In order to be effective, ideologies distort history, ‘extracting from it whatever is in their interest and reinterpreting it to serve them as they deem best’. Essentially the aim is the transformation of history from a locus of the revelation of God into one of the revelation of Man. Secular millennialism thus envisages felicitous progress which will bring history to a successful conclusion, having achieved whatever arbitrary aim it set itself. Fr. Nicholas notes, however, that there has been scant progress and that in many regards, including human freedom, the situation of the planet has actually degenerated.

This poses the danger of the extinction of the human race or its reduction to a reservoir for the extraction of natural resources by a future generation of super-intelligent machines. Technology, having served as an instrument of the will to power is now in a position of becoming independent of us and itself being able to practise the will to power.

Marshall MacLuhan (The Medium is the Message) is quoted as saying that new technology, any new extension of ourselves, introduces a new scale into our affairs which forces us to adjust accordingly. MacLuhan points out, quoting a psalm, that we make ‘idols’ of technologies and enter into a relationship of servitude with them: we facilitate their reproduction and they reward us with material benefits.

The danger today is the likelihood of a quasi self-direction on the part of Technique, as has already occurred in the case of the internet. Fr. Nicholas quotes the Swedish philosopher, Nick Bostrom, and his concept of ‘existential risk’, which involves a plot against intelligent beings by superintelligent machines which are self-defining and self-protecting. These machines could, potentially, bring about a ‘technological singularity’ which might accidentally or deliberately destroy the human race. Having been programmed by people, these superintelligent machines will recognize the imperfection of human beings and try to manipulate us in order to carry out the task which they have been told to perform. Since they would not have the general intelligence of human beings, which allows us to appreciate a multitude of aspects of reality, the machines might annihilate people in order to remain intact themselves.

Other thinkers, such as Joseph Sifakis, believe that machines will never attain the level of human general intelligence, because this is ‘a combination of perception/interpretation of the senses, rational processing of them and the taking of decisions which lead to actions’. The risk to us therefore, is not existential, but rather contingent: unemployment, invasion of privacy, excessive dependence on computers and the assignment of decision-making to them. In the view of Fr. Nicholas, these effects  are not the whole story. He considers that computer systems, with their lack of a spiritual dimension, may one day attempt the one-dimensional, emotionally dead and spiritually arbitrary quasi-captivity of the human race.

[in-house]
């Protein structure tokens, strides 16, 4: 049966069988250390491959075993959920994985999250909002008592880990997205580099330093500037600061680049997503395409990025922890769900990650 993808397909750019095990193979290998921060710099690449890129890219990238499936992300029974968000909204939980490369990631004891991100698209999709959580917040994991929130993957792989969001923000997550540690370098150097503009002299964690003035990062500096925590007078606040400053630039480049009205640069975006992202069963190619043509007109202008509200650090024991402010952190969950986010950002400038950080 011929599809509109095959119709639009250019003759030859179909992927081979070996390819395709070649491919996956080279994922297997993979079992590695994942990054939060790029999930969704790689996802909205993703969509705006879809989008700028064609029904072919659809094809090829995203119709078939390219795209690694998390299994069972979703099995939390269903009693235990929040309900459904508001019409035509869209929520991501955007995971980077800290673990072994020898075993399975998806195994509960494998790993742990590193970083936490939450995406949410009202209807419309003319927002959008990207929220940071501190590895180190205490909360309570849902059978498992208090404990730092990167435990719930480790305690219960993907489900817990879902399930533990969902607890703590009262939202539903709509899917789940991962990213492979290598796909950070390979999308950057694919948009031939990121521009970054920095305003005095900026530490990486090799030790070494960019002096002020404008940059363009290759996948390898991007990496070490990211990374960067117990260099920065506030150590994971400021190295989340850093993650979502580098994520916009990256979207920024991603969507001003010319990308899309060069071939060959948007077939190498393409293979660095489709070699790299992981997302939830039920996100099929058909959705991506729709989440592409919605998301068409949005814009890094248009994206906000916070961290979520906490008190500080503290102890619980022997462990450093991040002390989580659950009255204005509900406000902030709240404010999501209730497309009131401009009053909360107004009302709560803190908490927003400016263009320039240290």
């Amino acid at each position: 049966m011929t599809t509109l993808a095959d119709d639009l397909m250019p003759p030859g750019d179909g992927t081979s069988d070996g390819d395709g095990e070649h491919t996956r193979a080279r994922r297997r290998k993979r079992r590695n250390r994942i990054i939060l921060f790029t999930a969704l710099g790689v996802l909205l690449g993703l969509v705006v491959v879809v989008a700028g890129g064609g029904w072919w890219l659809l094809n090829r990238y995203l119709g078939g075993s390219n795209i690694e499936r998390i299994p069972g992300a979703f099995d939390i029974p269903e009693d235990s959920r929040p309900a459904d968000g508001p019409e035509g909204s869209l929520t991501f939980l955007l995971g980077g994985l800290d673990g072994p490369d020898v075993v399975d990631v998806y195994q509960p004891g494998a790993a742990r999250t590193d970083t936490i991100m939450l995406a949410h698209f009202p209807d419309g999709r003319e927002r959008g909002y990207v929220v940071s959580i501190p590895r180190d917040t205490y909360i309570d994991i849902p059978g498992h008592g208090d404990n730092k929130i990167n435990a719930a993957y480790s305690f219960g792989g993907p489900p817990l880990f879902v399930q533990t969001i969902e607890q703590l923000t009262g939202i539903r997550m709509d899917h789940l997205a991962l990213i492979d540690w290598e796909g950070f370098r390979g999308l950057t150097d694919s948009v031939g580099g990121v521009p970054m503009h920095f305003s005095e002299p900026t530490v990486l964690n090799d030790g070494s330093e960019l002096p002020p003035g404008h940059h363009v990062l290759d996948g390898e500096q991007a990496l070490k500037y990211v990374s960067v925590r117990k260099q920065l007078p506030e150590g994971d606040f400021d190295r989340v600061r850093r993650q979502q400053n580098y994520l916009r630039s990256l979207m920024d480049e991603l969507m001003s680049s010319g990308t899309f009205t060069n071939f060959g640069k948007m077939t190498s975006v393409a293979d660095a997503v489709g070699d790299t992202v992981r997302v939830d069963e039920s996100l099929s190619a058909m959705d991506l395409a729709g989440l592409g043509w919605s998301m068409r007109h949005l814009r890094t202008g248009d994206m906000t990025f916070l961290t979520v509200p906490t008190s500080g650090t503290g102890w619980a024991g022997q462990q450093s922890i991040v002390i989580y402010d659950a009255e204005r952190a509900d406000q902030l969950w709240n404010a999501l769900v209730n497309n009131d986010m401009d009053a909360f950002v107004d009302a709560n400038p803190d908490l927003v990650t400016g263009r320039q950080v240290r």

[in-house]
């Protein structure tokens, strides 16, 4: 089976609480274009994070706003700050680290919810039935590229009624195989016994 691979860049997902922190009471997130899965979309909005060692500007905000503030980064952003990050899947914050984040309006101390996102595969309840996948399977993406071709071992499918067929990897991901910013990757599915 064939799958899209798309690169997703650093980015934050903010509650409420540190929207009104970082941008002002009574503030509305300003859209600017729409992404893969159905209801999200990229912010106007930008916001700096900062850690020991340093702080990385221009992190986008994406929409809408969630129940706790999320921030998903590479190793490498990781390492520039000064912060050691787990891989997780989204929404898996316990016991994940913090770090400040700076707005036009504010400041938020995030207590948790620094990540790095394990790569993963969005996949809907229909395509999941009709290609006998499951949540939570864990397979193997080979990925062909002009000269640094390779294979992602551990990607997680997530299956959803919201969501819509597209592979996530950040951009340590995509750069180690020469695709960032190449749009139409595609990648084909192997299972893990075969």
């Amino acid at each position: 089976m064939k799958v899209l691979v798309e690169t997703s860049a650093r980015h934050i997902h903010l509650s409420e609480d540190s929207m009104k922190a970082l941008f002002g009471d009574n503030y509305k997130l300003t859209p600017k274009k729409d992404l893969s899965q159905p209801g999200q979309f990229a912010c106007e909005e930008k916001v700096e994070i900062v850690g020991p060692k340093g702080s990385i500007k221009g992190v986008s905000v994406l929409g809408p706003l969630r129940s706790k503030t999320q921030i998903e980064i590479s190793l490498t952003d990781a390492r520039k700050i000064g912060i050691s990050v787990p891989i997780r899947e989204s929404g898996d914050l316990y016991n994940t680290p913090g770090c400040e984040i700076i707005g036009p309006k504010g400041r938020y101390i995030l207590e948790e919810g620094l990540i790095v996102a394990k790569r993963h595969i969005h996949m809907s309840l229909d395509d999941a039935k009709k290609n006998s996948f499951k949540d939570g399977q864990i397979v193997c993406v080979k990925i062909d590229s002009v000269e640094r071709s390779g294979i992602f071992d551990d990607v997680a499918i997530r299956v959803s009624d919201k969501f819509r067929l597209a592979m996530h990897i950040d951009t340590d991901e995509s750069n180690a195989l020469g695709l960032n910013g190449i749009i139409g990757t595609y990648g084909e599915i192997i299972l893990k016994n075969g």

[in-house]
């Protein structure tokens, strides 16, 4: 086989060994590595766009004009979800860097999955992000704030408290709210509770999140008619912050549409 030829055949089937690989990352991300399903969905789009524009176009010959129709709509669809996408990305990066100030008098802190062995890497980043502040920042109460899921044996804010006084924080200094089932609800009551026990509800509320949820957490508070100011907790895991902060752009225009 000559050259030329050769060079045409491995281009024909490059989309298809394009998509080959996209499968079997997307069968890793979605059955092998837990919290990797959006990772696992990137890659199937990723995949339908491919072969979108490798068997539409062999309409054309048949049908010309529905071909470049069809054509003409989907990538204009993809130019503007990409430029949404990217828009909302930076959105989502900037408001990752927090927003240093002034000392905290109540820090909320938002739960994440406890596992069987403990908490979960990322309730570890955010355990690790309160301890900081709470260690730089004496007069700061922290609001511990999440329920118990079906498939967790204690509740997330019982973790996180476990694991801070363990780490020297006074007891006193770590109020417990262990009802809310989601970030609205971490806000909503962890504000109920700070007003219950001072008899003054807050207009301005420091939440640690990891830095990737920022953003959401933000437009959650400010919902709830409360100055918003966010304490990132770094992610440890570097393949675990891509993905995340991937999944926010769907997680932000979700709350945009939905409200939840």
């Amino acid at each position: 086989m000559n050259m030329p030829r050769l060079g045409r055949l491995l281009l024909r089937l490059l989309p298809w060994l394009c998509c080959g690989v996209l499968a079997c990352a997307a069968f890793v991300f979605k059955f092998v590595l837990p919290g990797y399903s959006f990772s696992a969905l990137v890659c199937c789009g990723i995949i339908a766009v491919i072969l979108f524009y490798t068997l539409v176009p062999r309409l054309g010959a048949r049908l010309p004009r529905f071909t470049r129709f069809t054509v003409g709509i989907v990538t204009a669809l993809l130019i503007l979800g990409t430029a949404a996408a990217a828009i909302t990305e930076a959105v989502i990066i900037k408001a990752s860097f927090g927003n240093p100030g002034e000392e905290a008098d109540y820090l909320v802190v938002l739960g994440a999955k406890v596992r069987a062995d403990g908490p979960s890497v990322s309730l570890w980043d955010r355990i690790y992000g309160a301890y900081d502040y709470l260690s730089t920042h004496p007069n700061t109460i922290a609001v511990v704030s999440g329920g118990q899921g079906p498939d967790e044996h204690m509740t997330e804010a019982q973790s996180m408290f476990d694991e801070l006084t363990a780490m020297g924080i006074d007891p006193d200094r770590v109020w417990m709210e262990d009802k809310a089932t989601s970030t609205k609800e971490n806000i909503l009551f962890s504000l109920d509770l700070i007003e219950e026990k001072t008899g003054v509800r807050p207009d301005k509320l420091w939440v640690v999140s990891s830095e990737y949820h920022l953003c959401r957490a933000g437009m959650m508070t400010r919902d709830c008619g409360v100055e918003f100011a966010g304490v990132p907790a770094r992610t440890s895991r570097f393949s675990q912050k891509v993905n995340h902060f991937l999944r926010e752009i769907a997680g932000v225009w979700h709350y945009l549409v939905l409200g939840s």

Even when dangers are recognized, the solutions offered are frequently naïve and simplistic. Fr. Nicholas quotes Stuart Russell, a widely influential expert, as believing that some kind of general intelligence could be acquired by machines and this would limit their destructive tendencies. Any inadvertent damage, claim many scholars, could be rectified by transferring technology into human hands, which are safe. But, as Fr. Nicholas repeatedly remarks throughout the article, this post-Enlightenment belief in the innocence of human intentions is flimsy and inconsistent. All that will happen is that we will cure a (likely) evil with another (usually worse) one. And, moreover, who decides how to deal with the growing power of machines? Who defines the goal? If the God of the Bible and the Ancient Greek Reason of the cosmos are rejected as myths, all that remains is the will to power.

Fr. Nicholas continues by discussing two modern films, Interstellar and Midnight Sky. The first deals with the attempted colonization of other planets because of an ecological disaster on earth, the idea being to settle human embryos in a suitable environment. But the pilot of the spaceship wants to return to earth to save his children and the woman on the mission wants to go on to another planet to try and find her lover. The significant point in this film is the revelation that love is the only raison d’être for life. According to the character Dr. Brand in the film, this love ‘seems to come from another dimension’; it is ‘information from elsewhere’.

The second film deals with the illusory nature of modern Technology and its collapse in real conditions. A spaceship is returning to earth from a mission to discover a hospitable planet and the people on board are unaware that, in the meantime, a catastrophe has occurred on earth. Once they learn, some of them choose to return to be with their loved ones, while one couple decides to go back to the newly-discovered planet and continue human life there. Once again, love plays the decisive role. The irony here is that Technology has, at least, contributed to the destruction of the earth and now offers a (partial) escape route to a new planet. But Technology will rapidly be rendered useless by the lack of sources of energy, so the people there will rapidly return to primitive conditions. The audience is left with the impression that Technology will again gradually emerge and that, in the distant future, this new earth will go the way of the old.